Let’s consider an analogy: Let’s say that a certain people die every year in tractor accidents as a result of farming. We wouldn’t consider that analogous to keeping someone on a chain and using physical harm in order to make them work. Why do we find these two cases different? Because one is the indirect result of actions–it is an incidental cost of farming that one increases the risk of tractor accidents, but no one intentional falls (or causes someone to fall) from a factor. We do not find the farming industry *answerable* for these kinds of incidental deaths, however tragic they may be. However if someone intentional chooses to harm someone in order to farm by, say, whipping them on the field or keeping them captive, we view these tragedies differently. It isn’t because the harm is greater—arguably the person being whipped in is a better state than the man who fell of the tractor! It is because someone commits a deliberate harm that we feel is unjust given that their motivation is simply to farm (not to punish a war criminal, etc). They are seeking to profit by exploiting someone who we feel has a certain level of worth or dignity.

    Now let’s look again at the animal testing and mice case: A farm, in tilling land to plant a field, is not looking to exploit or cause direct suffering to an animal. We might say what they do is more akin to a child who steps on a bug when they go outside to play (a cost of playing in the grass) than someone in a lab putting masks filled with toxic vapors on dogs that are never allowed to leave their cages their entire lives. The person in a lab is not indirectly harming an animal—the harms aren’t incidental. Their immediate action is to exploit an animal in order to profit in some way.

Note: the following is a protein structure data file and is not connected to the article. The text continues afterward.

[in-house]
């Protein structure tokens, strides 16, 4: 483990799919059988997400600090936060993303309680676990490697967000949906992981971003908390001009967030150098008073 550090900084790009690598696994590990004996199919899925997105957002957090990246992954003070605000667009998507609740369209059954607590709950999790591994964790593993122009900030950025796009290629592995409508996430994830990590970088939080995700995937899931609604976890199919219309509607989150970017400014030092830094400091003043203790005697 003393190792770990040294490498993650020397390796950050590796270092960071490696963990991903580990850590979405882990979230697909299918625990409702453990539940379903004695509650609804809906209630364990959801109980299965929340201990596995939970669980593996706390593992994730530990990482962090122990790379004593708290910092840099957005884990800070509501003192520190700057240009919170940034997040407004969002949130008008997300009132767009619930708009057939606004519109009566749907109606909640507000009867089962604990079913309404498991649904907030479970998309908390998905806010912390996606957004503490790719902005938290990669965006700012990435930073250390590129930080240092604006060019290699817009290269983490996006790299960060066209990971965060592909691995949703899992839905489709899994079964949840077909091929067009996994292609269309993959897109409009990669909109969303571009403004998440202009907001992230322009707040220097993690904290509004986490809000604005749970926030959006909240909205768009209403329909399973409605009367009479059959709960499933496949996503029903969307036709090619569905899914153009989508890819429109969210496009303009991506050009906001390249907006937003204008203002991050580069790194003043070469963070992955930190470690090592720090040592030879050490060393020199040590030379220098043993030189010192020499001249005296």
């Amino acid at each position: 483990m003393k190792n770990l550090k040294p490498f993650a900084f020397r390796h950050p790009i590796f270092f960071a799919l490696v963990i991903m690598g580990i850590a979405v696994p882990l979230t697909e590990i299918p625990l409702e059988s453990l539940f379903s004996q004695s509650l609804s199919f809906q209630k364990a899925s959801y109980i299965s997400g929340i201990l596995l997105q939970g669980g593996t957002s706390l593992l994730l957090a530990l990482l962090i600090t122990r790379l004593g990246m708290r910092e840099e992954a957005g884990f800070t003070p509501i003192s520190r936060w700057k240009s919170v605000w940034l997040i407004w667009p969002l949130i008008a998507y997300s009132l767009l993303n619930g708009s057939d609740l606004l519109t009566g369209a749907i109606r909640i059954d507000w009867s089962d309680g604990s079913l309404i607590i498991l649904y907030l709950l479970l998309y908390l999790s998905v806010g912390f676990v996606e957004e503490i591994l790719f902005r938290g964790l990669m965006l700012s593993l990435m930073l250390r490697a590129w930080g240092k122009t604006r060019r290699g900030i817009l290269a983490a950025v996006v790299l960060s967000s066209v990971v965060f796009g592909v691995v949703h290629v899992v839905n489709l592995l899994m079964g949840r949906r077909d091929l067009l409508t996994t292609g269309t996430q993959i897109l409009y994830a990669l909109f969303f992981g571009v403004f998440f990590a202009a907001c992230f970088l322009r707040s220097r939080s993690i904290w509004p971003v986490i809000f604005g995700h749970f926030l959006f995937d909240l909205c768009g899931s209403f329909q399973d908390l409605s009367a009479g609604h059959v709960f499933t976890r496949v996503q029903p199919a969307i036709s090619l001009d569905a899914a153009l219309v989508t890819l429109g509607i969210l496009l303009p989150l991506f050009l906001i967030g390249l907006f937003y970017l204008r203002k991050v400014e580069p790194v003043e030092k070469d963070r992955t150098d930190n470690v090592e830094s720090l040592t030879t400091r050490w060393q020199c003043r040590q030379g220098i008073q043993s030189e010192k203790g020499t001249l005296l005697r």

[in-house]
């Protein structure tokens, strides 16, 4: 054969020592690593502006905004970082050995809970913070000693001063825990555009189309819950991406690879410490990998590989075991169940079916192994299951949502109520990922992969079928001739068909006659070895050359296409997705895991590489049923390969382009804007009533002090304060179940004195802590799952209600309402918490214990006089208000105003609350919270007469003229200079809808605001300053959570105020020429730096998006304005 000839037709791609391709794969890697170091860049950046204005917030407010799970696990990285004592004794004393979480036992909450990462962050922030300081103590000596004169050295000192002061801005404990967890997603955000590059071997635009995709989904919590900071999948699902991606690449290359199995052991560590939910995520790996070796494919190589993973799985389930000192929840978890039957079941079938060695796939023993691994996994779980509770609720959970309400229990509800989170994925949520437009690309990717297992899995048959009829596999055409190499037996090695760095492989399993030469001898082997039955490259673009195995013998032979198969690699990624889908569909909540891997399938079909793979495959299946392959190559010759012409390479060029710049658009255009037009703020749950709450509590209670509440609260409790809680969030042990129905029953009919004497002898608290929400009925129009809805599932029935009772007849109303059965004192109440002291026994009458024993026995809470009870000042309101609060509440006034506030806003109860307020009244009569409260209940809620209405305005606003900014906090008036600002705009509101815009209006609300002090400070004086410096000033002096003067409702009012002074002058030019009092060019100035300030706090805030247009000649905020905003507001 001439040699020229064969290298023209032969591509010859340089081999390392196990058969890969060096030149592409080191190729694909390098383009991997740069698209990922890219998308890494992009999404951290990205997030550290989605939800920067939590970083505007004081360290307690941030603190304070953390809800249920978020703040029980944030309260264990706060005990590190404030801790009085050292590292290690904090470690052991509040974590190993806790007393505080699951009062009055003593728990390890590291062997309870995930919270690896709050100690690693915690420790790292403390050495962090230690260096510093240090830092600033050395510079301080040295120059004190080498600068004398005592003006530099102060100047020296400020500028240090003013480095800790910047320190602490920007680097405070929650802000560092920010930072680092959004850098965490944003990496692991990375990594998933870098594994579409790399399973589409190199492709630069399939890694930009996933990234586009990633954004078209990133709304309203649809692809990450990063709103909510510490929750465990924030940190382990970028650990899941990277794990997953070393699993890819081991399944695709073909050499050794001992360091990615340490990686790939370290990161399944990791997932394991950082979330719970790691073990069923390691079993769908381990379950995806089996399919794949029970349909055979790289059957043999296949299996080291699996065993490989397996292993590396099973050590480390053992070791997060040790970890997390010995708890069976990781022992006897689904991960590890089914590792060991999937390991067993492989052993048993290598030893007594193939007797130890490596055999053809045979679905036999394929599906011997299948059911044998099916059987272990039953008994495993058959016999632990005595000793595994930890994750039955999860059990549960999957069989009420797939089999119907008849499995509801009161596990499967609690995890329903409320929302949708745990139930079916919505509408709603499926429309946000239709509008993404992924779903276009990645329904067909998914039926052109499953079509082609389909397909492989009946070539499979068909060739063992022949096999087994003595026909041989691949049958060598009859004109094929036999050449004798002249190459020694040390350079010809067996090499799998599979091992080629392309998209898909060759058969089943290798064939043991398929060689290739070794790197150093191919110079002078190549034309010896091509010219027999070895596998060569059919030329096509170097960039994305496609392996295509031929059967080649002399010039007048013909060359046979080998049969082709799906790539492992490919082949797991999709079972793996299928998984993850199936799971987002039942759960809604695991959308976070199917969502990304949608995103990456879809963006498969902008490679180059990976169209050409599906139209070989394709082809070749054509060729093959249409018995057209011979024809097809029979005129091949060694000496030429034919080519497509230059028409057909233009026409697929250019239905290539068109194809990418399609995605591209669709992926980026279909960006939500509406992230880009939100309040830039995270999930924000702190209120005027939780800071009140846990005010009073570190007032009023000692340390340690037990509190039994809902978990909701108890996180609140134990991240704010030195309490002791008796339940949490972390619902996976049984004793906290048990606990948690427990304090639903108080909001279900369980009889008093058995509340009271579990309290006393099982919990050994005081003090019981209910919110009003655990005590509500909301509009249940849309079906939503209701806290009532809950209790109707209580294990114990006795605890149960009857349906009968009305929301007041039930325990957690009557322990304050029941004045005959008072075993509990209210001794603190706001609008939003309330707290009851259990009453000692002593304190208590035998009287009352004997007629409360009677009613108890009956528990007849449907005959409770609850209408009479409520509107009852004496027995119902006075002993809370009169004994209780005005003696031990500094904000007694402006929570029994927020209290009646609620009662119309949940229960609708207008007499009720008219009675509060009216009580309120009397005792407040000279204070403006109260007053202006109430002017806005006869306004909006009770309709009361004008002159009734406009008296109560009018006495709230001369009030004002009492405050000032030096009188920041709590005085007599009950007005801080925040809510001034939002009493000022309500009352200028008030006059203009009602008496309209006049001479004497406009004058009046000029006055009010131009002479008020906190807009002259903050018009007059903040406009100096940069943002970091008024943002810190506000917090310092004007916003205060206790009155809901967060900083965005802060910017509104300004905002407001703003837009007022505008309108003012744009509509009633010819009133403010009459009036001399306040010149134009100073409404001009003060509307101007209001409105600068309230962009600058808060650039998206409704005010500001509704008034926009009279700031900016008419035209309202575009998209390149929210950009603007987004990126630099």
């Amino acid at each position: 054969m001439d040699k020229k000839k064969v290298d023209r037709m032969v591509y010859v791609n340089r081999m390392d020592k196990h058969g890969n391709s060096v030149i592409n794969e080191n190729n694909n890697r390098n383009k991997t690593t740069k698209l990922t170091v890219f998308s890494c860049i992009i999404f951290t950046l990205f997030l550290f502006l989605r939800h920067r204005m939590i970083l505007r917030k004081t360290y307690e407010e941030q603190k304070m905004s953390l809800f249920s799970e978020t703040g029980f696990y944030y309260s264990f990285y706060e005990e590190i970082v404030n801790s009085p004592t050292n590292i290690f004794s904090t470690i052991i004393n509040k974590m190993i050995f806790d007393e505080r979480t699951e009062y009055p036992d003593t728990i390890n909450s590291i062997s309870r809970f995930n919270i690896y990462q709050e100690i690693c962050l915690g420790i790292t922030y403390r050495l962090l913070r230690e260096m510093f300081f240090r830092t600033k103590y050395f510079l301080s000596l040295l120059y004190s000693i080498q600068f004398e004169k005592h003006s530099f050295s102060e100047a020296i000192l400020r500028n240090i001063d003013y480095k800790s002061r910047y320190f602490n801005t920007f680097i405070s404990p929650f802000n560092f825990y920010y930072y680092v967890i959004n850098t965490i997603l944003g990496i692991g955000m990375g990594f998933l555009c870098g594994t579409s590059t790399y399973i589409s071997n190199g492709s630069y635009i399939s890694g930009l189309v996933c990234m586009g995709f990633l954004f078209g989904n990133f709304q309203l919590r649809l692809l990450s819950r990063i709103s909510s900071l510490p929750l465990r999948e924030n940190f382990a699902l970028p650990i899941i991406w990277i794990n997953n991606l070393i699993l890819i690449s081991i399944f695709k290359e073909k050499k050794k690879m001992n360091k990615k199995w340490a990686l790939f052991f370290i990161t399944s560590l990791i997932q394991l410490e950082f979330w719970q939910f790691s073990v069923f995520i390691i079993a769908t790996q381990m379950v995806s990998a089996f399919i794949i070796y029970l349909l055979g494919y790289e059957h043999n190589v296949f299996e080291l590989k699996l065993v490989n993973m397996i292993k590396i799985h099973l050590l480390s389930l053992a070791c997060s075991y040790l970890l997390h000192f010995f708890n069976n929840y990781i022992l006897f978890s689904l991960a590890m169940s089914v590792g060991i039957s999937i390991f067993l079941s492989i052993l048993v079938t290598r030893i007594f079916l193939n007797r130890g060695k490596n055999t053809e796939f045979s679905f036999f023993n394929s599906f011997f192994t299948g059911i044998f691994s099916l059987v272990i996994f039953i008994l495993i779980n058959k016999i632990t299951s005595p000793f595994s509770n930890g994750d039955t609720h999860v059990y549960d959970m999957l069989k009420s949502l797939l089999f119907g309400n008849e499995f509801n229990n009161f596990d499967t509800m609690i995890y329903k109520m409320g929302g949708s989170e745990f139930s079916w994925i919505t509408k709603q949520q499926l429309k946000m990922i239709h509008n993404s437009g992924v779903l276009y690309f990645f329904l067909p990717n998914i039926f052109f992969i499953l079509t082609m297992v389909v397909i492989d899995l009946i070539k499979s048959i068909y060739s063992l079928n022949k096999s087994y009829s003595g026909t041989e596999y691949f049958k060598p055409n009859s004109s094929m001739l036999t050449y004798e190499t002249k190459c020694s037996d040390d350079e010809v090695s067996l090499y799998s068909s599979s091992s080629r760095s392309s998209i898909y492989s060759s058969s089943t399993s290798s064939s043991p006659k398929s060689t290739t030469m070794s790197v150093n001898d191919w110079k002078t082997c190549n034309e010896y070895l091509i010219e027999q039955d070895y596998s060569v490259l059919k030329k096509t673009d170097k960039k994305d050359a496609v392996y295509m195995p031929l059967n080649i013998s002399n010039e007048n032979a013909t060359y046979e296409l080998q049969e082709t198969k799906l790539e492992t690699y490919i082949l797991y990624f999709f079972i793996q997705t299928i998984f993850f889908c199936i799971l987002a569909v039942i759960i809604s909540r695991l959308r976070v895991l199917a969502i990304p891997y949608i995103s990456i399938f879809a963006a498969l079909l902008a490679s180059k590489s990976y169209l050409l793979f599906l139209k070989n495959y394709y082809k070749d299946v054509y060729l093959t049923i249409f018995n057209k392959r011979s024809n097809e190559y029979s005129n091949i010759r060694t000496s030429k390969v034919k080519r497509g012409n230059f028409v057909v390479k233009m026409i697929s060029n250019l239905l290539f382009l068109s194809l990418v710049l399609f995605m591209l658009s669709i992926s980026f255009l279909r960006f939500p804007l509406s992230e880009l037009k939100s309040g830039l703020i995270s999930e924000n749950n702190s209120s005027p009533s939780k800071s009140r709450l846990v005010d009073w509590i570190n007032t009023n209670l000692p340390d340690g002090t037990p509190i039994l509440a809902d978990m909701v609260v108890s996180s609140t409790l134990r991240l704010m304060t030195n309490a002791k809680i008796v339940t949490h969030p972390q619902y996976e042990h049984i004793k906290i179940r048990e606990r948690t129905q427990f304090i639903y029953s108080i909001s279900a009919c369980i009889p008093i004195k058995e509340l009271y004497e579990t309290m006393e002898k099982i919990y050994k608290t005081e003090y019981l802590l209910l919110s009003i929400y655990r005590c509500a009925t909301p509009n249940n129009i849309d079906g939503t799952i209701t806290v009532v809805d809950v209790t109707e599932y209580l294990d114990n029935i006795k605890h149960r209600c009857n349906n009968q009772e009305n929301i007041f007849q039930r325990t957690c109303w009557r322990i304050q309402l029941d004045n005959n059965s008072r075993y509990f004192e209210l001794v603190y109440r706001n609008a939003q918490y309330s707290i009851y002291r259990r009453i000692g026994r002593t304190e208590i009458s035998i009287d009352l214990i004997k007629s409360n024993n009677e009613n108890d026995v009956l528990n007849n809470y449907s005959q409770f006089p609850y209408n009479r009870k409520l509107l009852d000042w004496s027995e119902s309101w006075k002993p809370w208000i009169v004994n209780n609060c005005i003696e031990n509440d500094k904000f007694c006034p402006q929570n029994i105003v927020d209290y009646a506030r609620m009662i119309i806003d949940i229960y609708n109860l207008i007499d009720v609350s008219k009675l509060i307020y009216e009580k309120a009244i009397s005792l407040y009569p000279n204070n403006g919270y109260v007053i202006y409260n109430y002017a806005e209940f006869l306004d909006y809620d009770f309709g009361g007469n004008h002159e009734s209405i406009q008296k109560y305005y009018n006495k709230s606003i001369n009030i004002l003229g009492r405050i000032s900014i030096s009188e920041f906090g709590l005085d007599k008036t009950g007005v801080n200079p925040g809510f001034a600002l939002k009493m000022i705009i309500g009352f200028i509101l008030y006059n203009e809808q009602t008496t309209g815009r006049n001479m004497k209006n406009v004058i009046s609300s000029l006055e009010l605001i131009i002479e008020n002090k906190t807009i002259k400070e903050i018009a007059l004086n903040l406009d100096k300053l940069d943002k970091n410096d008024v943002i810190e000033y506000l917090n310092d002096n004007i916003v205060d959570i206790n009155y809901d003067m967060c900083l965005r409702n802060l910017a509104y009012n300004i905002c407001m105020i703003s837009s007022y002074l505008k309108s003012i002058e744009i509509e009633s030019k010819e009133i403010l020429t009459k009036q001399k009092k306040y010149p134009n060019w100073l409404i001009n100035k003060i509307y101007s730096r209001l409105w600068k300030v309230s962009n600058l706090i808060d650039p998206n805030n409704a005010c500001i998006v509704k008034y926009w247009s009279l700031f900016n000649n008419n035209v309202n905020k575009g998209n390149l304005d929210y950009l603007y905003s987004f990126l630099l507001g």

Now this isn’t enough to show that animal testing is wrong. First, we need to establish the value of animals. Do we think bugs are of equal value to a human? Not most of us. What if we get a little smarter—fish? Dogs? Apes? What level of sentience (or other value) is enough to imbue a creature with morally significant status?

    Further, based on that status, what sort of endeavors are worth the kind of suffering animal testing causes? Treatments for cancer? Developing new medications? ….Mascara?

    Finally, there are all kinds of reasons to shop cruelty free other than thinking that your products are “pure” of any wrongdoing. My spouse worked at an NGO for years. Everyone who works at NGOs knows that even the best are sausage factories. Abuse, embezzlement and waste are rampant. These evils are terrible given the stakes involved. That said, the other alternative is to do nothing. As of now, dysfunctional NGOs are often our best way to get money to people suffering in the third world—and, at least some of the time, they do good work.